Jessica Heygate
Apr 26, 2023

YouTube’s ad revenue decline continued into Q1

Alphabet executives assured investors that ad spend has begun to stabilise across Google properties as revenue from its video streaming platform has now retracted for three consecutive quarters.

YouTube’s ad revenue decline continued into Q1

YouTube’s advertising revenue fell for the third consecutive quarter in Q1, dragging parent company Google’s ad revenue into the red once again. However, executives assured investors on Tuesday that “signs of stabilisation” in ad spend have begun to emerge.

The video streaming giant generated $6.7 billion in ad revenue in the first three months of 2023, down 3% from the same period last year and a 16% decline from Q4’s $7.9 billion, according to the company’s unaudited results.

Executives at parent company Alphabet told investors that they were making progress in monetising YouTube’s short-form video offering, which has been cannibalising revenue from its main app, and that ad spend was stabilising from more severe pullbacks in prior quarters.

The departure of YouTube’s long-running leader Susan Wojcicki in February brought more uncertainty to the platform. Alphabet and Google CEO Sundar Pichai thanked Wojcicki for her “terrific leadership of YouTube for nine years” in his opening remarks on Tuesday’s investor call. However, the task of turning around YouTube’s fortunes now lies with Neal Mohan, previously chief product officer.

According to Google chief business officer Philipp Schindler, the company’s long-term growth strategy for YouTube involves bolstering Shorts, connected TV and subscriptions, and making YouTube more shoppable.

YouTube grew subscriptions across its YouTube Music Premium and YouTube TV offerings, which helped lift Google’s non-advertising revenues up 9% to $7.4 billion.

Elsewhere, Google’s Network division—revenue Google generates from selling ads outside of its own properties—also continued to retract in Q1, with revenue falling 8% year-on-year to $7.5 billion.

Google’s flagship search engine reversed its fortunes on an annual basis, posting 2% YoY ad revenue growth to $40.4 billion after slipping into a decline in Q4. However, this is down from the $42.6 billion it generated in the prior quarter. The company said travel and retail brands grew search spend in Q1, partially offset by declines from finance, media and entertainment verticals.

Google’s total advertising revenue of $54.5 billion in Q1 was $113 million lower than the prior year.

Google’s cloud business continued to be a bright spot for the company, with revenue up 28% to $7.5 billion while turning a profit for the first time — a significant milestone.

This helped boost Alphabet’s revenue up 3% annually to $69.8 billion while narrowing net income losses, which fell 8% to $15.1 billion. 

Alphabet’s net income decline and growing costs and expenses in the quarter, totaling $52.4 billion, were impacted by cost-saving exercises initiated at the beginning of the year.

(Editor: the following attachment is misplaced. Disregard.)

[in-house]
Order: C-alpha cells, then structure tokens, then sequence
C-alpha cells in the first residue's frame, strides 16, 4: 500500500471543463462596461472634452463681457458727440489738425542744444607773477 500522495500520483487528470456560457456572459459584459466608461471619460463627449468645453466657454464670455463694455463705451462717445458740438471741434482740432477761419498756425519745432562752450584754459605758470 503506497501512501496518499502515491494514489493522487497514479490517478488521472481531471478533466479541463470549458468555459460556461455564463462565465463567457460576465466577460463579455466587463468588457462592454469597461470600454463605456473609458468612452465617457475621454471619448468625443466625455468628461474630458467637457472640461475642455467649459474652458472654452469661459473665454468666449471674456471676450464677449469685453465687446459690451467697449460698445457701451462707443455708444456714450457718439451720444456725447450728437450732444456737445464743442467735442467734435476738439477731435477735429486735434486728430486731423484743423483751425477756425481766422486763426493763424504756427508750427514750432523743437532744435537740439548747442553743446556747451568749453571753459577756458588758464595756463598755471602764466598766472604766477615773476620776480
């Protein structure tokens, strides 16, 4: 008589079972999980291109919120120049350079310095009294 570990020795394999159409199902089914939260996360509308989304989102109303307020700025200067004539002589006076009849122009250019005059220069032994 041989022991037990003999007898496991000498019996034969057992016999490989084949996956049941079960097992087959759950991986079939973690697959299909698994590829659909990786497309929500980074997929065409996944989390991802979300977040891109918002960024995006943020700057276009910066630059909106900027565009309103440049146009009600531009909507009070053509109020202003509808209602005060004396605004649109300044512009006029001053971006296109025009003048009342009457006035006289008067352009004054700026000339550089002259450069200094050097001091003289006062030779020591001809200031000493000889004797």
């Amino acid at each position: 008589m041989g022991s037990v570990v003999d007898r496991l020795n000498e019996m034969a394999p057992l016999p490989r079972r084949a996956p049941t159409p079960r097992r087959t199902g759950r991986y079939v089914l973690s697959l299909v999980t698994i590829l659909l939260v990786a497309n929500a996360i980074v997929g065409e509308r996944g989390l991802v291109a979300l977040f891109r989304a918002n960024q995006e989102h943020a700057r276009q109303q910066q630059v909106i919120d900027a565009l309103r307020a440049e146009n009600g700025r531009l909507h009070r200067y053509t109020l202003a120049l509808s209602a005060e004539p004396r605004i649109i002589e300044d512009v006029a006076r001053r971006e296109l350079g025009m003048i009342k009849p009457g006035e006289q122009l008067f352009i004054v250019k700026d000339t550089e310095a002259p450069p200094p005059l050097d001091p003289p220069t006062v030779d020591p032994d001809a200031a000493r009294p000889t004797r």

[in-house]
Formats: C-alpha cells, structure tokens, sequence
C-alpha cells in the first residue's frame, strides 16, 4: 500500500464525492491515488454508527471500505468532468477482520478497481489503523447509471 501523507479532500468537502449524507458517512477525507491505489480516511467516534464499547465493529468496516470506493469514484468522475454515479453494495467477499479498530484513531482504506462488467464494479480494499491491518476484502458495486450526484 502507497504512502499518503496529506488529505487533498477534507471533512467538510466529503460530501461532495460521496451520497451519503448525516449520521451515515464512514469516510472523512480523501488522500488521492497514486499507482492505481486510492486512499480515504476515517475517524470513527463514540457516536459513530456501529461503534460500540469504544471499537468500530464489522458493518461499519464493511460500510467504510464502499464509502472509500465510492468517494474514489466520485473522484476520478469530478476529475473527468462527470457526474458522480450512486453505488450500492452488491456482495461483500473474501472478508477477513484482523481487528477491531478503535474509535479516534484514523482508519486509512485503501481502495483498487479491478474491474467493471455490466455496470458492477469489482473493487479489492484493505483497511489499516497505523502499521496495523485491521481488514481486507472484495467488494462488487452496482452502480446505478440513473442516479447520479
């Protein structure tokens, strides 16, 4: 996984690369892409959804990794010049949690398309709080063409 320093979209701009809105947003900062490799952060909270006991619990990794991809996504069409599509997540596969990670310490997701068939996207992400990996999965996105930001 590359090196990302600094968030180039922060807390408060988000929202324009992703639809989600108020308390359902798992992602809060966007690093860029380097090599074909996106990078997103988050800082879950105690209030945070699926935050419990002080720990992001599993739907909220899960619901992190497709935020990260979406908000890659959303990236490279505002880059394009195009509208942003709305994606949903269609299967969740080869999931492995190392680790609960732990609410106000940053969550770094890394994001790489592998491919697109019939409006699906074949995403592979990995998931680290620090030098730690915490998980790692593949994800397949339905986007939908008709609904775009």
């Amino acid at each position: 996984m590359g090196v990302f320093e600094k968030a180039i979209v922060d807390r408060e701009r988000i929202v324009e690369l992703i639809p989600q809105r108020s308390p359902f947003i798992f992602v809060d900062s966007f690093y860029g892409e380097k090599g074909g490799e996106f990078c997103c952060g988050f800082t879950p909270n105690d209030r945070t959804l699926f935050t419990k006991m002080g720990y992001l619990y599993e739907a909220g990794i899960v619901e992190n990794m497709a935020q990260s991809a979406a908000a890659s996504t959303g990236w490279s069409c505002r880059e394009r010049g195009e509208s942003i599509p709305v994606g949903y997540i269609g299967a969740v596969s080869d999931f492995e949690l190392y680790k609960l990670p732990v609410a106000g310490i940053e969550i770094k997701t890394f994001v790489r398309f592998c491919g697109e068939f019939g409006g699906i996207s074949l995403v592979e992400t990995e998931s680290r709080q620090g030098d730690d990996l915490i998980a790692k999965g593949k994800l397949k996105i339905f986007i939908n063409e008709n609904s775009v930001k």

Layoffs and office space reductions cost Alphabet $2.6 billion in Q1. That said, the company reduced expenses related to its servers and network equipment by $988 million. 

All in on AI

As is expected of all the major technology companies reporting this week, Alphabet spent much of its investor call discussing its investments in artificial intelligence.

Following the roaring success of OpenAI’s ChatGPT since November last year, Google swiftly launched a rival chatbot called Bard in March. It added coding capabilities to the chatbot on Friday.

To accelerate its AI developments, Pichai announced the company was merging two AI research units, Brain and DeepMind.

“Combining all this talent into one focused team backed by the pooled computational resources of Google will help accelerate our progress and develop the most capable AI systems safely and responsibly,” Pichai told investors on Tuesday.

Investors pressed Alphabet on its confidence in competing with Microsoft, which has emerged as a strong rival in AI-powered search thanks to its investments in OpenAI.

Pichai pointed to Google’s reputation for delivering a strong user experience as a competitive advantage.

“We've always been in a competitive environment for these deals, and while I can’t comment on the specifics of any of our partnership agreements, what has served us well is always, first of all, building the best product possible focused on giving value to users,” he said. “Ultimately, partners end up choosing us because that's what their users want.”

Pichai added that Alphabet was focused on investing in generative AI “in a thoughtful and deliberate way.”

“As we continue to bring AI to our products, our AI principles and the highest standards of information integrity remain at the core of all our work,” he said. “As one example, our Perspective API helps to identify and reduce the amount of toxic text that language models train on with significant benefits for information quality. This is designed to help ensure the safety of generative AI applications before they are released to the public.”

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